The Pursuit of Happiness is a film that shows social inequality and stratification. Chris and family belong to the lower classes, living in poverty due to the lack of money they have to pay for rent.
According to Conflict Theory a social stratification system benefits the powerful and wealthy at their expense, resulting in a system maintained by the elite. The bottom class people do not have an equal chance to compete. Chris, the main character, starts out at the bottom of the ladder as he’s a member of the lower-class, a struggling saleman, and a new father. When Chris begins his unpaid stock brokerage internship, his background puts him at an advantage against his peers. Chris hid the fact that he lived in a shelter and was struggling to survive because he had to compete with higher-class people for a role at Dean Witter Reynolds. This illustrates the power of upper-class over lower class.
According to the Functionalist Theory, stratification is a result of different aspects in society existing because they are needed. This means the best qualified people are in the top positions. In the film, all employees of the brokerage are at least post-secondary educated and have degrees. In the film, Jay Twizzle didn’t initially want to give Chris the chance to be an intern until he saw how impressed he was by the Rubix cube. Dean Witter Company’s interns also demonstrate the functionalist philosophy, learning a different trade with the hope that they will be offered a position at the conclusion of their internship. Brokers can gain highly-performing employees who are not paid. The brokers then get to select the individual who will be an asset to their company. Chris’s promotion to the top of the social ladder at the company was also a sign of the open class system, as he had started out selling bone densitometers. This system is both functional and beneficial.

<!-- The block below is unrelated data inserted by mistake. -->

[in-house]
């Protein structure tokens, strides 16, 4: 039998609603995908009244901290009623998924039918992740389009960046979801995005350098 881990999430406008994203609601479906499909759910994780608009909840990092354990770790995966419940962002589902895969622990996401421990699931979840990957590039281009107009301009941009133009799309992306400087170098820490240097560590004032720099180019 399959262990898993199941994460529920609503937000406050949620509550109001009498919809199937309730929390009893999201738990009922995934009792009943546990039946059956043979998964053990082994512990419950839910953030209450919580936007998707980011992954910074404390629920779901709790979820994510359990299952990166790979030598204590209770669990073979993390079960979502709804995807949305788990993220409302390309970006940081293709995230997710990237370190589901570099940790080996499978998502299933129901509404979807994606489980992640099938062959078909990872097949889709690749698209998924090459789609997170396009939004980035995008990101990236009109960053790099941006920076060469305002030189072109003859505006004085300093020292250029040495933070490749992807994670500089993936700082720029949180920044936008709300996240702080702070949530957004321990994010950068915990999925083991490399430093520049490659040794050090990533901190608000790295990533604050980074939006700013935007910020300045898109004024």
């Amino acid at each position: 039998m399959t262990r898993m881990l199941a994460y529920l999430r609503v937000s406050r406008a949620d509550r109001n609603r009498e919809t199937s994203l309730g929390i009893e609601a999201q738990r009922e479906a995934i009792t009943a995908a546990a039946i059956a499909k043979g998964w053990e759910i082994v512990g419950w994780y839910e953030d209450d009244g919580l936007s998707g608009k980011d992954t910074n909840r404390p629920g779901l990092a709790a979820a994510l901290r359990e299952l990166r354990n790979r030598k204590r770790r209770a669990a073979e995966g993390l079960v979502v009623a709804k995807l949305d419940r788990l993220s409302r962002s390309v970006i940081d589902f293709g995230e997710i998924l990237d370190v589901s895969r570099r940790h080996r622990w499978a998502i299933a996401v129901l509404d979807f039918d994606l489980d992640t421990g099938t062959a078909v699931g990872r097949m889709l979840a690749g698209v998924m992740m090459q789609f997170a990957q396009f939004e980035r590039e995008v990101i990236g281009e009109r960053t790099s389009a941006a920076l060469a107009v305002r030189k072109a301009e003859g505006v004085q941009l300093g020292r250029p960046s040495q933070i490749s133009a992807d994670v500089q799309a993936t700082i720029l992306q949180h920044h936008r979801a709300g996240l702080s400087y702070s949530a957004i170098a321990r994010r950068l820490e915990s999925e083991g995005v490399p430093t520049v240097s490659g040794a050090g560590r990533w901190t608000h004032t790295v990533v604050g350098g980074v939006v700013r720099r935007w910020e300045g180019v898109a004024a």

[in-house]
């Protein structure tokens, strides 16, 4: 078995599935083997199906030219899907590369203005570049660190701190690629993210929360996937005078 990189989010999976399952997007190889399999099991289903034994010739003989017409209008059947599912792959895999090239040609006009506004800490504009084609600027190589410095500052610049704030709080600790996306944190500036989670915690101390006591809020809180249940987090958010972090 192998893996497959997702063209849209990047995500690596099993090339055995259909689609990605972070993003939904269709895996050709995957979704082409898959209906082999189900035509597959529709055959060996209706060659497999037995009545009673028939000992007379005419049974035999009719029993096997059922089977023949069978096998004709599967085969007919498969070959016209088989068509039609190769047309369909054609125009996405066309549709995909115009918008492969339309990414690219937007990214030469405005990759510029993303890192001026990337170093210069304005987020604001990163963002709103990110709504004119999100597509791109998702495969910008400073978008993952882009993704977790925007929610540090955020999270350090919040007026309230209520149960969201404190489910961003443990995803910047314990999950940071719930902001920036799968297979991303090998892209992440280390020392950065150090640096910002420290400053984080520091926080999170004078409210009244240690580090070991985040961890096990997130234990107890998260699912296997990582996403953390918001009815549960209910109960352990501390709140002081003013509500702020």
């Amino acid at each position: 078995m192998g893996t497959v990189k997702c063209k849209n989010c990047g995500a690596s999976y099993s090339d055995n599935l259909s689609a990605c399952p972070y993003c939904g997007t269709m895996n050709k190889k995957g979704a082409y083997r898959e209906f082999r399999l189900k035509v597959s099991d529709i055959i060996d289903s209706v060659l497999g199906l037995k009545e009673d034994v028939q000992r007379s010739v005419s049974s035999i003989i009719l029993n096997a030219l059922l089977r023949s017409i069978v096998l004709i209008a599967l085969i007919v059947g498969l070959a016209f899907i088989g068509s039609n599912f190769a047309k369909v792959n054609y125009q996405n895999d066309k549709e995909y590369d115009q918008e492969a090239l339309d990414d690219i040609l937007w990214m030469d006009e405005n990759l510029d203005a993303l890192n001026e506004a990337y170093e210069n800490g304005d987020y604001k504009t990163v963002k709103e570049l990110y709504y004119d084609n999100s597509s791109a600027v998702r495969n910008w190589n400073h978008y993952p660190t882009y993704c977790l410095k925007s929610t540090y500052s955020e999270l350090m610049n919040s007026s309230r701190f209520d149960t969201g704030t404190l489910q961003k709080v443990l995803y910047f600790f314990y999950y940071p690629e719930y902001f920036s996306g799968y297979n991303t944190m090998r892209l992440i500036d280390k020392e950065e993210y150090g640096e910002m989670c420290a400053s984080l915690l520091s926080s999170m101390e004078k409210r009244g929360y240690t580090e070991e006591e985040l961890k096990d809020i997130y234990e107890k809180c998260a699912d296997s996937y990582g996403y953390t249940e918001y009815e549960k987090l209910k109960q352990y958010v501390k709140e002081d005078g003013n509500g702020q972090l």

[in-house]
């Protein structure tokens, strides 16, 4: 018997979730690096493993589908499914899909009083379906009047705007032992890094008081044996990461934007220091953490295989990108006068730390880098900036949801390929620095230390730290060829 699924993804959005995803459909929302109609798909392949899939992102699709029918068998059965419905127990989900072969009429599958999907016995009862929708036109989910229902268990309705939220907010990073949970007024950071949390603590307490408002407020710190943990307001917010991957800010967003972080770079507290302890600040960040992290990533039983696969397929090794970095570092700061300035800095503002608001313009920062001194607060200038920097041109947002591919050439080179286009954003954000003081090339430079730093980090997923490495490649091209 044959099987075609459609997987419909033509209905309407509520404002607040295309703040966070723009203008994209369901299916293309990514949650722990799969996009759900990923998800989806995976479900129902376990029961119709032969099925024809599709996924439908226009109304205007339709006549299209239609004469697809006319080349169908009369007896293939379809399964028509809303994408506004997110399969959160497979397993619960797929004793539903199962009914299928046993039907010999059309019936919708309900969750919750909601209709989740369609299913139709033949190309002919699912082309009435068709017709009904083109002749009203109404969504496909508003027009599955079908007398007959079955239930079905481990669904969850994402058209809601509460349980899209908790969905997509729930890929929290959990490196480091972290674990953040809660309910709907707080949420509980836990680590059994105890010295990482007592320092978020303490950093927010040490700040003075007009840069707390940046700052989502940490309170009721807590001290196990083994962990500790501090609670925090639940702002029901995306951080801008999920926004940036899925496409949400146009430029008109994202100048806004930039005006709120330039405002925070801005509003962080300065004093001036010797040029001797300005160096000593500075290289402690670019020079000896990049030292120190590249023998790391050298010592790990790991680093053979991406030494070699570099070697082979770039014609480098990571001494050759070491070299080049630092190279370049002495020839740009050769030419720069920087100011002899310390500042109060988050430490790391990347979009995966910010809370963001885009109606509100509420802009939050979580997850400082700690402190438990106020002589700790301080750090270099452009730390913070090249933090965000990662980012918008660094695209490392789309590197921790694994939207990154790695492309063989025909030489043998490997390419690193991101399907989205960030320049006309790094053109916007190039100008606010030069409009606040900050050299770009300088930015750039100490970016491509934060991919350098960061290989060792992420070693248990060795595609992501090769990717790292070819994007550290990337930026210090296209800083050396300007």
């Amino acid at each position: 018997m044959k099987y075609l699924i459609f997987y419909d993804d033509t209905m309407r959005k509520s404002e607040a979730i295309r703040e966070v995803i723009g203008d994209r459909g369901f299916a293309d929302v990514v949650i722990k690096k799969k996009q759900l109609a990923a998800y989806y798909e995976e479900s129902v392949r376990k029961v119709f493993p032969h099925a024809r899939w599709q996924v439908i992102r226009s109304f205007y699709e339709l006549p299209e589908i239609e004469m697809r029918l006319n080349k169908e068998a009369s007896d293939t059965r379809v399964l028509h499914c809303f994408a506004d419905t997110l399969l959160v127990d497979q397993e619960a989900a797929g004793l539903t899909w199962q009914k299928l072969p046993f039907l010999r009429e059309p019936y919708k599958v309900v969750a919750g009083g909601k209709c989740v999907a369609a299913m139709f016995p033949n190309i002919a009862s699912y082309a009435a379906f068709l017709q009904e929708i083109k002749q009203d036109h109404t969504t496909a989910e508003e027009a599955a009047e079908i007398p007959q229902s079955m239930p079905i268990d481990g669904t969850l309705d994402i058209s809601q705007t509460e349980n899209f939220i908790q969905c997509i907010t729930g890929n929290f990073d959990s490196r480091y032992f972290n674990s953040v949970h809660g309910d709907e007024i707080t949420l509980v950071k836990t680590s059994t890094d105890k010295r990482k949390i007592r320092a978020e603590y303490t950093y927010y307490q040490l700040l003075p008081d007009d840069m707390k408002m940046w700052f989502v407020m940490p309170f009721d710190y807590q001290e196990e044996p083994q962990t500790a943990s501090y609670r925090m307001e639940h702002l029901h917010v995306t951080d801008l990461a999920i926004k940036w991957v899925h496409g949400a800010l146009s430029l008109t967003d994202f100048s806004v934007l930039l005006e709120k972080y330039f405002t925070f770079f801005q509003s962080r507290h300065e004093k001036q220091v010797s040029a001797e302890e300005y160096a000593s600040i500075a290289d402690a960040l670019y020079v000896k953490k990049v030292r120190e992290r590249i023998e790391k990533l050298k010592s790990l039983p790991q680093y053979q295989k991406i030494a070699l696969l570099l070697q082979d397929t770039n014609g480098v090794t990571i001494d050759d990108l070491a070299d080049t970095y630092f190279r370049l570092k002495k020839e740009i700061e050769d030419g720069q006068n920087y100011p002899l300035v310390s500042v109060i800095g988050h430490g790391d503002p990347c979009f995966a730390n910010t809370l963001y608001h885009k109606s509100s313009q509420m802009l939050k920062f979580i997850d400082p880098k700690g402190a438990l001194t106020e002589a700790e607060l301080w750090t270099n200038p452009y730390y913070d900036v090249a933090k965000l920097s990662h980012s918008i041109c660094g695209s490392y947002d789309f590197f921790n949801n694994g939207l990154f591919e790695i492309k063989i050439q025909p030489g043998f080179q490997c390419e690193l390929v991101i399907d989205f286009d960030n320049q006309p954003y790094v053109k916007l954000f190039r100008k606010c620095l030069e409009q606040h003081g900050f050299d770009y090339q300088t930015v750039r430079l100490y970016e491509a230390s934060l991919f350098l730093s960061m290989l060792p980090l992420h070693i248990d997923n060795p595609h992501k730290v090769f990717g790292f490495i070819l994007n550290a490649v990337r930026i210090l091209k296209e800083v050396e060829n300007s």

The Symbolic Interactionionism Theory explains the stratification of social relationships and how appearance reflects social standing. In the movie, Chris arrives at his brokerage interview in paint-covered jeans and a tanktop from the previous day. This is a good example. Chris knew that he was going to stand out and be perceived differently from other people because of the outfit he wore. The interviewer knew that he looked less than his best but still came because he had a desire to better his family’s life. Chris pretends he can pay the taxi bill to represent the image of the successful businessman. Chris agreed to pay for a taxi to show that he is a businessman who can make money, even though the money was not there. If Chris had told the truth that he couldn’t afford the taxi fee, it could have made him look like a lower-class person, which would have hurt his chances to win the job.
The film was full of moments where the class differences were evident. The film begins with clips of people in the street doing work for money or homeless. A clear class contrast was also shown in the film when a group teenagers laughed in their convertible, driving by the line to the shelter. The mood in that area was sombre. The film also showed Chris’s and sons’ bus route which goes through an area of niceness before reaching their poorer neighborhood.
Chris manages to achieve his goal of a secure and happy life with his son, despite his many struggles. The Pursuit of Happyness shows how Chris’s quest to improve his family’s life is affected by social stratification.